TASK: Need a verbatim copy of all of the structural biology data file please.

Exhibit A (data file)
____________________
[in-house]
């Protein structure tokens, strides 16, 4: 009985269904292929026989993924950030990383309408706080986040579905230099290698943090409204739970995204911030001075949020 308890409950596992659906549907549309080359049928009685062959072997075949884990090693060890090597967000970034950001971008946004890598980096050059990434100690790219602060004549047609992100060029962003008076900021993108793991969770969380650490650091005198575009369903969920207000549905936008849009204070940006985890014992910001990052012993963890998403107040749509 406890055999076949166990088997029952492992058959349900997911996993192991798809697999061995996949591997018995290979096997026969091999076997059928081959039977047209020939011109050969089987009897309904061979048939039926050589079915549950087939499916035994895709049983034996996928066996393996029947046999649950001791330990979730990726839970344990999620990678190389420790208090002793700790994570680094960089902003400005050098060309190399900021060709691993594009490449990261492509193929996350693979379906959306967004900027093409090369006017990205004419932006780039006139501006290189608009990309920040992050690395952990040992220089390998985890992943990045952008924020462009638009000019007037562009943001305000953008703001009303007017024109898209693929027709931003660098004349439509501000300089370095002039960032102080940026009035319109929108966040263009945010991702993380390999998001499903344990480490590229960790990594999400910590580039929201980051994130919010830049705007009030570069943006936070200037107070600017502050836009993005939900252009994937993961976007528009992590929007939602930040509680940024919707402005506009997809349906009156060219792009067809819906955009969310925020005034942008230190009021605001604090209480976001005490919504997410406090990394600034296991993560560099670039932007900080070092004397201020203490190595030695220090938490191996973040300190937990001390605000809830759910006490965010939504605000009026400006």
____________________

[in-house]
């Protein structure tokens, strides 16, 4: 009985269904292929026989993924950030990383309408706080986040579905230099290698943090409204739970995204911030001075949020 308890409950596992659906549907549309080359049928009685062959072997075949884990090693060890090597967000970034950001971008946004890598980096050059990434100690790219602060004549047609992100060029962003008076900021993108793991969770969380650490650091005198575009369903969920207000549905936008849009204070940006985890014992910001990052012993963890998403107040749509 406890055999076949166990088997029952492992058959349900997911996993192991798809697999061995996949591997018995290979096997026969091999076997059928081959039977047209020939011109050969089987009897309904061979048939039926050589079915549950087939499916035994895709049983034996996928066996393996029947046999649950001791330990979730990726839970344990999620990678190389420790208090002793700790994570680094960089902003400005050098060309190399900021060709691993594009490449990261492509193929996350693979379906959306967004900027093409090369006017990205004419932006780039006139501006290189608009990309920040992050690395952990040992220089390998985890992943990045952008924020462009638009000019007037562009943001305000953008703001009303007017024109898209693929027709931003660098004349439509501000300089370095002039960032102080940026009035319109929108966040263009945010991702993380390999998001499903344990480490590229960790990594999400910590580039929201980051994130919010830049705007009030570069943006936070200037107070600017502050836009993005939900252009994937993961976007528009992590929007939602930040509680940024919707402005506009997809349906009156060219792009067809819906955009969310925020005034942008230190009021605001604090209480976001005490919504997410406090990394600034296991993560560099670039932007900080070092004397201020203490190595030695220090938490191996973040300190937990001390605000809830759910006490965010939504605000009026400006």